Idea of quota is neither novel nor innovative

Now that Parliament has passed the Constitution amendment bill providing for a new 10 per cent quota for the “economically backward” among those outside other quotas, what is likely to be its fall out? Evidently, a Pandora’s Box of new quota demands is set to be opened. This is because the government’s move will see the 50 per cent limit set for quotas by the Supreme Court being breached. And, once this happens, it will literally be free-for-all in the great quota race.

Expectedly, 10 per cent economic quota Bill has been challenged in Supreme Court, just 24 hours after it was swiftly piloted through both houses of Parliament. The petition filed by Youth for Utility, contended that the Bill violates the basic features of the Constitution and contradicts several Supreme Court judgments protecting the fundamental rights. The 50 per cent cap put down by the Supreme Court is already too high. Raising this any more will grievously injure meritocracy as well. For those very reasons B R Ambedkar, chief architect of the Constitution, was against expansive quotas.

In his Constitution Assembly speech on November 30, 1948, he has explicitly stated that reservation should be for minority of seats and only for backwards classes who did not have representation in the State. Instead of this self-limiting concept, quotas have continued to expand over the decade, driven by the force of vote bank politics. As a result, there is a race to the bottom today with communities demanding provisions originally meant for the most deprived sections of the society, that too only temporarily.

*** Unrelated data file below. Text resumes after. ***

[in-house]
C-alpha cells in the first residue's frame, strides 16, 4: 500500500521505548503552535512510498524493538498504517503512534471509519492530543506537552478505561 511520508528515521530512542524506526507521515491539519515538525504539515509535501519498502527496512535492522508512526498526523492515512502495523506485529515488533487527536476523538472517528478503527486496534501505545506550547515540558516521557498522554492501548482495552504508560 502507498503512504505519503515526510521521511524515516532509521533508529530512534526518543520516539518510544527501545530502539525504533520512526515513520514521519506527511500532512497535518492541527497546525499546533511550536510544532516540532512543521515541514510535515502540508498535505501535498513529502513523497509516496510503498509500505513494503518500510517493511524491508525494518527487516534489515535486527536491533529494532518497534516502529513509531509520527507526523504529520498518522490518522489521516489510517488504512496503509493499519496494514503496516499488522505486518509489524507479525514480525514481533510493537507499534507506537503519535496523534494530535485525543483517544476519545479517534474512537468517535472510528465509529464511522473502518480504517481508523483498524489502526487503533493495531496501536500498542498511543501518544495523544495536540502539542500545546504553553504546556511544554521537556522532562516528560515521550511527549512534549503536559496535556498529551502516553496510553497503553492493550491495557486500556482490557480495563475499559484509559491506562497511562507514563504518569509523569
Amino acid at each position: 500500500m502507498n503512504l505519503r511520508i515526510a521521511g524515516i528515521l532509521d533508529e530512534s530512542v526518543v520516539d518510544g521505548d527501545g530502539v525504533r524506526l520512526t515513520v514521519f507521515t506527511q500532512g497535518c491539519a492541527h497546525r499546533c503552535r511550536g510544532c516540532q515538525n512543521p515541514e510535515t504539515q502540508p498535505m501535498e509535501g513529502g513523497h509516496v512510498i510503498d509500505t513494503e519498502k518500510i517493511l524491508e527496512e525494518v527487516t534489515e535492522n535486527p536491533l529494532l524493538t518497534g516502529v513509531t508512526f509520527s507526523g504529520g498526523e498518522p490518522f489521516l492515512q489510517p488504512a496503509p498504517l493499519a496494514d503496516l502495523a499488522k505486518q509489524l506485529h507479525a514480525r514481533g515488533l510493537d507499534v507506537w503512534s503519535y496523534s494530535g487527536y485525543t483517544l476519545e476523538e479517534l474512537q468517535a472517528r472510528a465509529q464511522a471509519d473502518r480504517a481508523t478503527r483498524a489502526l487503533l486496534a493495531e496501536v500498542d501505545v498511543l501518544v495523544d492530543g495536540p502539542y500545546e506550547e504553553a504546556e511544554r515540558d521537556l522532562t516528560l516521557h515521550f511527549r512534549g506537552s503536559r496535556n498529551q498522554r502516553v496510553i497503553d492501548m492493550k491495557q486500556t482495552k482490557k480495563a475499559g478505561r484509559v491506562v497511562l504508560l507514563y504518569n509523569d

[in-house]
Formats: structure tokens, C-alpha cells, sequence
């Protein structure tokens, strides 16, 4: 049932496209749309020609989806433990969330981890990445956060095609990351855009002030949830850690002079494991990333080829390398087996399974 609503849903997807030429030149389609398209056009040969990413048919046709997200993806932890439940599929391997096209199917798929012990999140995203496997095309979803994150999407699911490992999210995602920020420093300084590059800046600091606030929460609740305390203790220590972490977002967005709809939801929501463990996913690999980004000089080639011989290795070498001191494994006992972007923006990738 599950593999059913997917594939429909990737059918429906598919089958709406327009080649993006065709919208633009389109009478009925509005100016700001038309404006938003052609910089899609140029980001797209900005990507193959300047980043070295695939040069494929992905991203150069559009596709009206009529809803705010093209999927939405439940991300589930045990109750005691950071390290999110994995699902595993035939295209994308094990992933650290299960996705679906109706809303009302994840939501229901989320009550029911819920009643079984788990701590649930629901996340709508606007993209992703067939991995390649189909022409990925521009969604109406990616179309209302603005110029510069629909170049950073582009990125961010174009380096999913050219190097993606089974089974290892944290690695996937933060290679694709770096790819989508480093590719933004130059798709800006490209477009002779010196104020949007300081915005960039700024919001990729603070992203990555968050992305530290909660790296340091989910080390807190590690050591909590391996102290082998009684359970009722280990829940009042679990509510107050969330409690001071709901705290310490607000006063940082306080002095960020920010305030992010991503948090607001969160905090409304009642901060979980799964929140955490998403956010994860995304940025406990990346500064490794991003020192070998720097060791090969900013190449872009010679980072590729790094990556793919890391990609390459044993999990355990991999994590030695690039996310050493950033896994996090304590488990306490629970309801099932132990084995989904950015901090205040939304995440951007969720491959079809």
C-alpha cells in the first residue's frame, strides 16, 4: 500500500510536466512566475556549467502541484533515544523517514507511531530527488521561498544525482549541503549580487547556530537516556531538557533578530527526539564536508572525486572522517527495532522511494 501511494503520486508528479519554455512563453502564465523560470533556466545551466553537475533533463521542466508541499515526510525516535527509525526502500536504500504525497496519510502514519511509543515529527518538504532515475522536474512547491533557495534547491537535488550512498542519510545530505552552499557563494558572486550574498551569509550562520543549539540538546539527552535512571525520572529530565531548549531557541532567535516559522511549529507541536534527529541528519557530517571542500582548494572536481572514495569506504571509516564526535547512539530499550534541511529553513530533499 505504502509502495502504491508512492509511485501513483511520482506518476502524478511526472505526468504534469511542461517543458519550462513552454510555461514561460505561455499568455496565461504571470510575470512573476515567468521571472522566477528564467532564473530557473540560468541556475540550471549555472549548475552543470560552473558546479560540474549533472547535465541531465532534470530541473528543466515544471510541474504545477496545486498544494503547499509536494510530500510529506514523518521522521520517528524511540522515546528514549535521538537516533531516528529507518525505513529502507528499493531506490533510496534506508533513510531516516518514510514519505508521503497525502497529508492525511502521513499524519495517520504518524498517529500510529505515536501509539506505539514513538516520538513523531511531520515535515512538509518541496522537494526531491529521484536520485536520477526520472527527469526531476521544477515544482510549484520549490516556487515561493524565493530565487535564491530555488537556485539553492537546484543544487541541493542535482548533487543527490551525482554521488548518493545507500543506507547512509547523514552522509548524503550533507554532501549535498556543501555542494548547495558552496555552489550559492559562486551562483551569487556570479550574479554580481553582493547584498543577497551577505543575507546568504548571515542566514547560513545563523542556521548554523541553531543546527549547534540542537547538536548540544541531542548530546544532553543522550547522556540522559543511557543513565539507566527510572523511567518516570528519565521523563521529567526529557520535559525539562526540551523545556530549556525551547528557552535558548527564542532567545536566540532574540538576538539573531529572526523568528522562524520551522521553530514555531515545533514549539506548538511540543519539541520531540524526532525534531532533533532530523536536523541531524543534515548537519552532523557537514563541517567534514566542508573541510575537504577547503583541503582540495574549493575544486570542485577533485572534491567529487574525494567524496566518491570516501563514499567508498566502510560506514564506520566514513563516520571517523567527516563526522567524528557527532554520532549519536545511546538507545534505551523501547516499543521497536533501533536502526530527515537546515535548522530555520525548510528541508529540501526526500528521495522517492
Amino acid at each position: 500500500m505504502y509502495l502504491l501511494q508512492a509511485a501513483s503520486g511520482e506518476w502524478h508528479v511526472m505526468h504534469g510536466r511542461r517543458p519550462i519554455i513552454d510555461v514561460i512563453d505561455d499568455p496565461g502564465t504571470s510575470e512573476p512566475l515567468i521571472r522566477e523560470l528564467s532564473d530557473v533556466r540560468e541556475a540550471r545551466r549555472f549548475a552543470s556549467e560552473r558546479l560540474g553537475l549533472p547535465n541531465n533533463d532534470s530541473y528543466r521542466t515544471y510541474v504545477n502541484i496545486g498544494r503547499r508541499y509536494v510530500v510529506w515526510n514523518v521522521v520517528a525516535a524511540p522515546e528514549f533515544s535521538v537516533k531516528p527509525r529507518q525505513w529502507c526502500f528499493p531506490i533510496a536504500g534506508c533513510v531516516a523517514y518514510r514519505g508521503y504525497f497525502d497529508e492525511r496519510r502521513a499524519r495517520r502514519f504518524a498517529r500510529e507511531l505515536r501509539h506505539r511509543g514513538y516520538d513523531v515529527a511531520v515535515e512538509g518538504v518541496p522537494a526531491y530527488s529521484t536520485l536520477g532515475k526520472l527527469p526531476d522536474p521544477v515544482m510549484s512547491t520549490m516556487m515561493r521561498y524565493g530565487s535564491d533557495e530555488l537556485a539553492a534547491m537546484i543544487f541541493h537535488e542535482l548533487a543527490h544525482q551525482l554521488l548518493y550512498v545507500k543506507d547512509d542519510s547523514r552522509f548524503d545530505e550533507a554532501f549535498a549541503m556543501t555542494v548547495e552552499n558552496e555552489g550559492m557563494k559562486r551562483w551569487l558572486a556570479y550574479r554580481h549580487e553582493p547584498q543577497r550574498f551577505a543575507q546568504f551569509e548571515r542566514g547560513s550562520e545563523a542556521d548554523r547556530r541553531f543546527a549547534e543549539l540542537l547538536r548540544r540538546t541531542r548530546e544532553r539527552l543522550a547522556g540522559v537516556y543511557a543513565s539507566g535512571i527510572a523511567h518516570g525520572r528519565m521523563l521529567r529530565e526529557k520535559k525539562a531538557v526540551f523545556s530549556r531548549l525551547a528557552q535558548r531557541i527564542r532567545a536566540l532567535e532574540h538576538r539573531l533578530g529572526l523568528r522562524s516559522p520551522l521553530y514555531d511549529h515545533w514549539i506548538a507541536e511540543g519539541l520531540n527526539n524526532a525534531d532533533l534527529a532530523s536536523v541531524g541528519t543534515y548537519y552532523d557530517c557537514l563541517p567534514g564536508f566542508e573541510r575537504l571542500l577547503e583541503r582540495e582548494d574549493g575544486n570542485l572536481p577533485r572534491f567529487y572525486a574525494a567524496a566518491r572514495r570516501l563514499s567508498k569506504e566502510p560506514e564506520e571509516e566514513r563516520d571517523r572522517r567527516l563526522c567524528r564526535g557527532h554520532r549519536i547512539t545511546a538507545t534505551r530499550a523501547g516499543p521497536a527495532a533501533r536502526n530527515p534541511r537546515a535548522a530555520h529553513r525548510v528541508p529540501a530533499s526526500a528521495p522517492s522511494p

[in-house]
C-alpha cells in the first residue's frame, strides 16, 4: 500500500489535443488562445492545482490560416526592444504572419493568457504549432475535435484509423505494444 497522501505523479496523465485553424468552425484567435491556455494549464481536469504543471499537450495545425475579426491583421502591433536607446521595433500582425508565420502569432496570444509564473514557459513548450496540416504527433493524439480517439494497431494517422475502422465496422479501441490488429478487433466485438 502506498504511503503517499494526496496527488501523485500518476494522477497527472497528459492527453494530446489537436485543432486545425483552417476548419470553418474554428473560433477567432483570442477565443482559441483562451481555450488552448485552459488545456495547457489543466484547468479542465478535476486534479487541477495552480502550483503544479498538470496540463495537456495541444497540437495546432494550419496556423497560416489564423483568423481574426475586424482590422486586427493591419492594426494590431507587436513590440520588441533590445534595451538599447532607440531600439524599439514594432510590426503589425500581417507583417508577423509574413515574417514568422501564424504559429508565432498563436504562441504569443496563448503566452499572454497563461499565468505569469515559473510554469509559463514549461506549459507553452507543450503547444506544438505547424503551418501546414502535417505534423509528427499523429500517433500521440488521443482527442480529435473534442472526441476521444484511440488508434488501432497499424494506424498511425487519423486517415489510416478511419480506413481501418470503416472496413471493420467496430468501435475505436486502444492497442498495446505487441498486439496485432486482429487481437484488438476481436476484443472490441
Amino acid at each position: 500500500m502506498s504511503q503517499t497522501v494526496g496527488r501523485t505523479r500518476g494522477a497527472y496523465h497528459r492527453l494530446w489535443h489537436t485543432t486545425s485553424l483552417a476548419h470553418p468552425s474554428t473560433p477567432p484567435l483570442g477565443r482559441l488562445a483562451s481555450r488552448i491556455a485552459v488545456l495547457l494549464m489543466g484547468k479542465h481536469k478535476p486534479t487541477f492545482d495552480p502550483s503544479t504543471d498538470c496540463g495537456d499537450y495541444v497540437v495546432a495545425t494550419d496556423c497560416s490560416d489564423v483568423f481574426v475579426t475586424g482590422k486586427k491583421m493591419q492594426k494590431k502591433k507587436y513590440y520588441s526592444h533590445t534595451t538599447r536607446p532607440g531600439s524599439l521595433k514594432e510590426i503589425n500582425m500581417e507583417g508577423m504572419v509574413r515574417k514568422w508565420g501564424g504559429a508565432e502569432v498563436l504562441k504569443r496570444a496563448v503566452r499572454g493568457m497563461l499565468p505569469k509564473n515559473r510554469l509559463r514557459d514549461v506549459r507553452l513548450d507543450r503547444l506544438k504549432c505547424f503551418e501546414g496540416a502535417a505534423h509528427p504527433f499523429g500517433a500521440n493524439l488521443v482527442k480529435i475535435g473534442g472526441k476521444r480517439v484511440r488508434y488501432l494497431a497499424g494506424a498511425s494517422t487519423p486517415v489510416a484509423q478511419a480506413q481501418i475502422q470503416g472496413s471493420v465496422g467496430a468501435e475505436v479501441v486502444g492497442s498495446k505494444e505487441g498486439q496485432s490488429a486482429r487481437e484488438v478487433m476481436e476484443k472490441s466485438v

The relaxed criterion of the EWS (reservation for economically weaker sections) — such as annual income up to Rs 8 lakhs — make over 95 per cent of Indians eligible for it, which means that positions under the quota will broadly be recycled within the same groups. This looks like a version of the great Indian trick, a feel good gesture our political class doles out. Expect that this causes actual harm, sacrificing the principles of equality as well as merit in higher education and governance. Failures on jobs and education front are sought to be dealt by expanding the reservation empire.

If nation is to succeed, however, there is no sort cut around the hard task — providing quality education and jobs to its people. India’s political class must turn its mind to this, and the apex court must nudge its mind them down this road by reiterating the 50 per cent upper limit it had set. The proposal to give 10 per cent reservation like several other schemes of Modi Government, is neither novel nor innovative.

The Congress government, led by P Narasimha Rao, did provide similar reservation, but a nine-member bench had struck it down (1992). The present bill, passed by both the houses of parliament, may meet the same fate. The BJP, as a party, has not been a great votary of social justice through reservations. In fact, the RSS chief Mohan Bhagat called for a review of the reservation policy. But anticipating its political fallout in Bihar Assembly election, the BJP disowned Bhagwat’s remark.
India needs to see a stronger vision of benefiting all at once and not proposing advancement in chunks.

Harihar Swarup is a freelance journalist. Views are personal.

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